In 1876, founder of Tiffany & Co., Charles Lewis Tiffany, met a young gemologist, Dr George Frederick Kunz. The occasion was the sale of an exceptional tourmaline that Dr Kunz had discovered in Maine – and the meeting was the start of a story like no other.

Adventure Awaits

Soon, Dr Kunz was trekking the world, searching for new treasures he could bring back to the Tiffany headquarters in New York City. It was an era of exploration, adventure and discovery, and in the years Dr Kunz spent circling the globe he unearthed a collection of new stones so astounding that they changed the jewellery world forever.

There was yellow beryl from Ceylon (Sri Lanka) the colour of sunshine, rainforest-green demantoid garnets from Russia’s Ural Mountains and from the rich heart of Brazil, aquamarines so blue it was like staring into the very depths of the ocean. Dr Kunz also crossed and recrossed America, finding lustrous Montana sapphires in 1889, vibrant Maine tourmalines and precious garnets and topazes from Utah. In 1902, a bewitching lilac-pink stone was found in California. A fellow gemologist named it kunzite, for the man who made such beautiful gems his life’s work.

Financier John Pierpont Morgan, a passionate gem collector, charged Dr Kunz with assembling important collections of gems, which he eventually donated to the American Museum of Natural History. Among these is the incomparable morganite, which was discovered in Madagascar. It was introduced by Tiffany in 1920, and its unique pink hue has captivated people ever since.

Photo 1 of
  • A kunzite necklace

  • Morganite and diamond rings

  • A Tiffany yellow diamond necklace

  • A tsavorite and diamond necklace

Taking The World By Storm

With these ravishing gems, skilled Tiffany jewellers set out to create lavish, colour-saturated pieces that seduced jewellery lovers around the wold. The creations of these gifted designers were exhibited in the great World Fairs in the late 19th and early 20th centuries. G Paulding Farnham, Tiffany’s chief jewellery designer from 1891 to 1908, used Dr Kunz’s Montana sapphires to create a nine-inch iris brooch that went on to win the grand prize at the 1900 Paris fair.

A Lasting Passion

Although the following century brought unprecedented change, Tiffany’s passion for discovering new coloured gems never wavered. In 1967 a Masai tribesman stumbled upon a transparent blue gemstone in the foothills of Mount Kilimanjaro in Tanzania. The find was momentous. Tiffany named the stone tanzanite, and introduced it to the world in 1968. Ever since, this exceedingly rare blue gemstone remains the epitome of glamour.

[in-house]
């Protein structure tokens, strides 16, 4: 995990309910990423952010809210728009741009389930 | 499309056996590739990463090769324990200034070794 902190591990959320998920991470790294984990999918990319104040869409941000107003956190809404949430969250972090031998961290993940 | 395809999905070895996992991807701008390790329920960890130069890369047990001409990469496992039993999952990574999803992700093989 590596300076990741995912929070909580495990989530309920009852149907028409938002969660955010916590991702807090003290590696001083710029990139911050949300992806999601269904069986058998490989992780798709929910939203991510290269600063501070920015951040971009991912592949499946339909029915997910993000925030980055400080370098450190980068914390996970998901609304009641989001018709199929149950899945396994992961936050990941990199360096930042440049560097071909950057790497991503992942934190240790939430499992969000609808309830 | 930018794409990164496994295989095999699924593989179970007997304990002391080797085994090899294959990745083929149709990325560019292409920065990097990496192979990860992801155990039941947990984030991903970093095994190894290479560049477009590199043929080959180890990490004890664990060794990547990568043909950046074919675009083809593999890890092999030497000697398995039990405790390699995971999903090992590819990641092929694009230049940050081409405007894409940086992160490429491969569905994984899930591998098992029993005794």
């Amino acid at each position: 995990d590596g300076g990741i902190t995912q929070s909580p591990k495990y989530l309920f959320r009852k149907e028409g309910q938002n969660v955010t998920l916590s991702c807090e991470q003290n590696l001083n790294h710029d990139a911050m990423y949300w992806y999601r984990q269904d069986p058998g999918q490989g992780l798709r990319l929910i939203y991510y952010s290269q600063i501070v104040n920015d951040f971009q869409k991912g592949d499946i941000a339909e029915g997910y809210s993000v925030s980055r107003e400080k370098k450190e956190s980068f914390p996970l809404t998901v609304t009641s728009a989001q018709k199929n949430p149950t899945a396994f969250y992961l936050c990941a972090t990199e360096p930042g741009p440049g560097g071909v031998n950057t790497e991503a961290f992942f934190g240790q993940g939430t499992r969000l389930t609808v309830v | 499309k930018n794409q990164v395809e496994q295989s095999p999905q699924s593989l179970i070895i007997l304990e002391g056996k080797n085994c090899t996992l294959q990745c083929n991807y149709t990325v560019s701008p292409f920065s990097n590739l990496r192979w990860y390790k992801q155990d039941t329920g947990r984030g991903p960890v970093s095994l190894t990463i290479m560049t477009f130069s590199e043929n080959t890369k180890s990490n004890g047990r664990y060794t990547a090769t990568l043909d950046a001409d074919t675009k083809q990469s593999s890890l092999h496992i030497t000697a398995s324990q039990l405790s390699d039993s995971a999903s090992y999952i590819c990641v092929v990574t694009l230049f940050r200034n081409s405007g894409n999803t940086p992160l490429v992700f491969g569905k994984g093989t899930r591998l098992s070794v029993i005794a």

Then, in 1970, a new generation of gemologists discovered a glistening green gemstone at Tsavo National Park in Kenya. Tiffany identified it as a very rare type of garnet and the then president, Henry B Platt, named it tsavorite. To this day, it’s renowned for its rich, invigorating hue.

Lighting Up The Silver Screen

Tiffany’s long history in inextricably intwined with that of Hollywood. From Breakfast at Tiffany’s to Sleepless In Seattle and The Great Gatsby, Tiffany jewels have adorned some of the silver screen’s most starry names.

This year, that story gets a new chapter with the appearance of the iconic Tiffany Diamond in The Death on the Nile, directed by Kenneth Branagh and starring Gal Gadot, who wears the 128.54-carat diamond as the character of Linnet Ridgeway.

The yellow diamond, which is one of the world’s largest and finest jewels, was discovered in the Kimberley mines in South Africa in 1877, and acquired the following year by Charles Lewis Tiffany for $18,000. It was then taken to Paris where, under the supervision of Dr Kunz, it was cut into its cushion shape with an incredible, unprecedented 82 facets.

A Very Modern Heritage

The coloured gemstones that Tiffany introduced to the world tell a tale of exploration and audacity, passion and innovation. From brilliant Montana sapphires to captivating tanzanites, these gems are irrevocably bound to Tiffany’s heritage, and brighten its jewellery cases with their fascinating colours to this day.

But the jeweller is not one to stand still: from October 2020 Tiffany is making the move to disclose the origin of its registered diamonds and their full craftsmanship journey, promoting responsible, conflict-free sourcing, from suppliers that work in environmentally and socially responsible ways.

All of Tiffany’s rough diamonds are from known mines and sources in countries that are full participants in the Kimberley Process Certification Scheme. The company also helped to launch the Initiative for Responsible Mining Assurance and are a founding member of the Responsible Jewellery Council. What’s more, Tiffany’s new Diamond Source Initiative will provide information on the region or countries of origin for every newly sourced, individually registered diamond it sets.

This means that, in the years leading up to its 200th anniversary, Tiffany is once again forging a new path into a better, brighter world.

Book your private appointment to discover Tiffany & Co.’s extraordinary designs today

15 Old Bond St, London, W1S 4QB

145 Sloane St, Chelsea, London SW1X 9AY

obsmgtteam@tiffany.com; koulla.theoharous@tiffany.com

tiffany.co.uk

Quantcast